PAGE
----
Opened in 1900, the subway system, the Paris Métro. It is the second busiest metro system in Europe after Moscow Metro, Paris Gare du Nord is the busiest railway station in the world outside of Japan, with 262 millions passengers in 2015. In 2015, Paris received 22.2 million visitors, making it one of the top tourist destinations. The association football club Paris Saint-Germain and the rugby union club Stade Français are based in Paris, the 80, 000-seat Stade de France, built for the 1998 FIFA World Cup, is located just north of Paris in the neighbouring commune of Saint-Denis. Paris hosts the annual French Open Grand Slam tennis tournament on the red clay of Roland Garros, Paris hosted the 1900 and 1924 Summer Olympics and is bidding to host the 2024 Summer Olympics. The name Paris is derived from its inhabitants, the Celtic Parisii tribe. Thus, though written the same, the name is not related to the Paris of Greek mythology. In the 1860s, the boulevards and streets of Paris were illuminated by 56,000 gas lamps, since the late 19th century, Paris has been known as Panam in French slang.
Inhabitants are known in English as Parisians and in French as Parisiens and they are pejoratively called Parigots. The Parisii, a sub-tribe of the Celtic Senones, inhabited the Paris area from around the middle of the 3rd century BC. One of the areas major north-south trade routes crossed the Seine on the île de la Cité, this place of land and water trade routes gradually became a town
Assassination is the murder of a prominent person, often a political leader or ruler, usually for political reasons or payment. The word assassin is believed to derive from the word Hashshashin. It referred to a group of Nizari Shia Persians who worked against various Arab, founded by the Persian Hassan-i Sabbah, the Assassins were active in the fortress of Alamut in Iran from the 8th to the 14th centuries, and controlled the castle of Masyaf in Syria. The group killed members of the Persian, Seljuq, the word for murder in many Romance languages is derived from this same root word. Assassination is one of the oldest tools of power politics and it dates back at least as far as recorded history. The Old Testament story of Judith illustrates how a woman frees the Israelites by tricking and assassinating Holofernes, a warlord of the rival Assyrians, with whom the Israelites were at war. King Joash of Judah was recorded as being assassinated by his own servants, Joab assassinated Absalom, King Davids son, chanakya wrote about assassinations in detail in his political treatise Arthashastra.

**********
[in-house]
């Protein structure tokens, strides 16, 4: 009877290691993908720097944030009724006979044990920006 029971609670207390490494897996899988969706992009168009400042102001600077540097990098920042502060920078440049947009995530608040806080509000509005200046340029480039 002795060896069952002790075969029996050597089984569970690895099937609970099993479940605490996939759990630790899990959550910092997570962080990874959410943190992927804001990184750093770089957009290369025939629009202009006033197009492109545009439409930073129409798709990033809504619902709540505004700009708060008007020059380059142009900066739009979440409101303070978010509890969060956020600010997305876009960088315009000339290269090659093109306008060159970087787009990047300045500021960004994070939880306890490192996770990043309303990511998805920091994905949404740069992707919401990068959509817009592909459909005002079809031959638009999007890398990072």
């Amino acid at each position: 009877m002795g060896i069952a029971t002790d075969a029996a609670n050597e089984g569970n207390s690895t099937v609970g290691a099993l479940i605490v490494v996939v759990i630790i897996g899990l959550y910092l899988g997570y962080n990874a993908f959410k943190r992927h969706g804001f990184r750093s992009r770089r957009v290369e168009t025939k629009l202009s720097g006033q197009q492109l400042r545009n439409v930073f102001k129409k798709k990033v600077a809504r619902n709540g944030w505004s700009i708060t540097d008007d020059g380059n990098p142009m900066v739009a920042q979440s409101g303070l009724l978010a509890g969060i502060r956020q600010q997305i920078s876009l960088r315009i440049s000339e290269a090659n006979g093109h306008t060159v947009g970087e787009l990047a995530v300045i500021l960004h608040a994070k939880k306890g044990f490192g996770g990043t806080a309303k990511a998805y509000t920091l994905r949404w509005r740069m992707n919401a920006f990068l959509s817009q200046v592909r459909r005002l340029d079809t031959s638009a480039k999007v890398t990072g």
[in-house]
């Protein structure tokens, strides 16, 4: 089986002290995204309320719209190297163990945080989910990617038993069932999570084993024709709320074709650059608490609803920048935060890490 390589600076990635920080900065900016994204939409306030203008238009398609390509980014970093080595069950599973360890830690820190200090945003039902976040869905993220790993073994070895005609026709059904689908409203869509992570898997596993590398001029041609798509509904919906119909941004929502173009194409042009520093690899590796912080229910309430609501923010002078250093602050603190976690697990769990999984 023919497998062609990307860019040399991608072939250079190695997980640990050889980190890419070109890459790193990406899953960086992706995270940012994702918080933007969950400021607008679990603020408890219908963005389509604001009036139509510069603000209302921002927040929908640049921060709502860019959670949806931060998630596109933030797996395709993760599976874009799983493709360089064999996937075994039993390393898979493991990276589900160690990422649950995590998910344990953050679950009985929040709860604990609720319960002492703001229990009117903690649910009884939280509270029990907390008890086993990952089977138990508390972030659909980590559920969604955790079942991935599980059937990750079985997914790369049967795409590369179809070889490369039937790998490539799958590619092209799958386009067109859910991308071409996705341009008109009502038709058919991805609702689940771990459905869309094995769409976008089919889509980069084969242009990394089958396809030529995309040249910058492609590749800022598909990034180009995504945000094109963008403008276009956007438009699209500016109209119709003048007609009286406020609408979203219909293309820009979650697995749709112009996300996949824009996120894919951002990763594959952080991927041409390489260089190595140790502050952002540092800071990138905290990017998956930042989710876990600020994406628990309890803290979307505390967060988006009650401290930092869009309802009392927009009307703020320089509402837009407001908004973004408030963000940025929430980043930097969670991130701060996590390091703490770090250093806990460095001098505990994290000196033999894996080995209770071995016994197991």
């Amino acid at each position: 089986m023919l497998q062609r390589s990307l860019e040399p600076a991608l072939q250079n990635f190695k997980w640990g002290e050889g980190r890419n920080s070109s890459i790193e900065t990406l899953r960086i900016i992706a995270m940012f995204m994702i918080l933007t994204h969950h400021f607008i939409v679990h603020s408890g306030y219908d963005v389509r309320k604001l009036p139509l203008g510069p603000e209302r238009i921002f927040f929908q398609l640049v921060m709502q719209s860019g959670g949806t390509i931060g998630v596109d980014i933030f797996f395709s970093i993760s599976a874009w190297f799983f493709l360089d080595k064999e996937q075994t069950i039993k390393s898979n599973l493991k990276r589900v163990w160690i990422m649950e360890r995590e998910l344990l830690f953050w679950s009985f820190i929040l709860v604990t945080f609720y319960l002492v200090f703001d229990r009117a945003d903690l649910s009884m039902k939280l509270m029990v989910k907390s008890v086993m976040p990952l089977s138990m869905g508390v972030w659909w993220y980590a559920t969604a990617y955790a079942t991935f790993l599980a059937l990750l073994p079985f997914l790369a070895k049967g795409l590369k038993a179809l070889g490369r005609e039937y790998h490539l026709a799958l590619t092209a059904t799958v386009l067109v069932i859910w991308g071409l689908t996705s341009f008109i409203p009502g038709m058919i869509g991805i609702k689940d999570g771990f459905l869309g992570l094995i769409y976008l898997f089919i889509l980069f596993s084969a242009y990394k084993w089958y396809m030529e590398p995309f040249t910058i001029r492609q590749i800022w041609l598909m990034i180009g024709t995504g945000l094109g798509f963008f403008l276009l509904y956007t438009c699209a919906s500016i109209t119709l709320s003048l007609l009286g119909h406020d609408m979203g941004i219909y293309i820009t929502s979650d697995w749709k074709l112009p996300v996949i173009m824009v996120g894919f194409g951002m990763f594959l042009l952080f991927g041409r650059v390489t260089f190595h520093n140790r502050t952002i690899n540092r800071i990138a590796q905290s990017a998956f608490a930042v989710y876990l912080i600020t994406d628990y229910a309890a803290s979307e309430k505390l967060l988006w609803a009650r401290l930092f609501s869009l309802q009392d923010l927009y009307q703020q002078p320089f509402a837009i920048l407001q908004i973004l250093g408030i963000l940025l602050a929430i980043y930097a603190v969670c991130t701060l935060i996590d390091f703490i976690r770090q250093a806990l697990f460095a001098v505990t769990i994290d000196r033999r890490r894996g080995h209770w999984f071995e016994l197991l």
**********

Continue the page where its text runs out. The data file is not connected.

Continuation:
His student Chandragupta Maurya, the founder of the Maurya Empire, made use of assassinations against some of his enemies, other famous victims are Philip II of Macedon, the father of Alexander the Great, and Roman consul Julius Caesar. Emperors of Rome often met their end in this way, as did many of the Muslim Shia Imams hundreds of years later, the practice was well known in ancient China, as in Jing Kes failed assassination of Qin king Ying Zheng in 227 BC. Whilst many assassination were performed by an individual or a small group, the earliest were the sicarii in 6 A. D. who predated the Middle Eastern assassins and Japanese ninjas by centuries. In the Middle Ages, regicide was rare in Western Europe and strangling in the bathtub were the most commonly used procedures. With the Renaissance, tyrannicide—or assassination for personal or political reasons—became more common again in Western Europe and this account is, contentious among historians, it being most commonly asserted that he died of natural causes.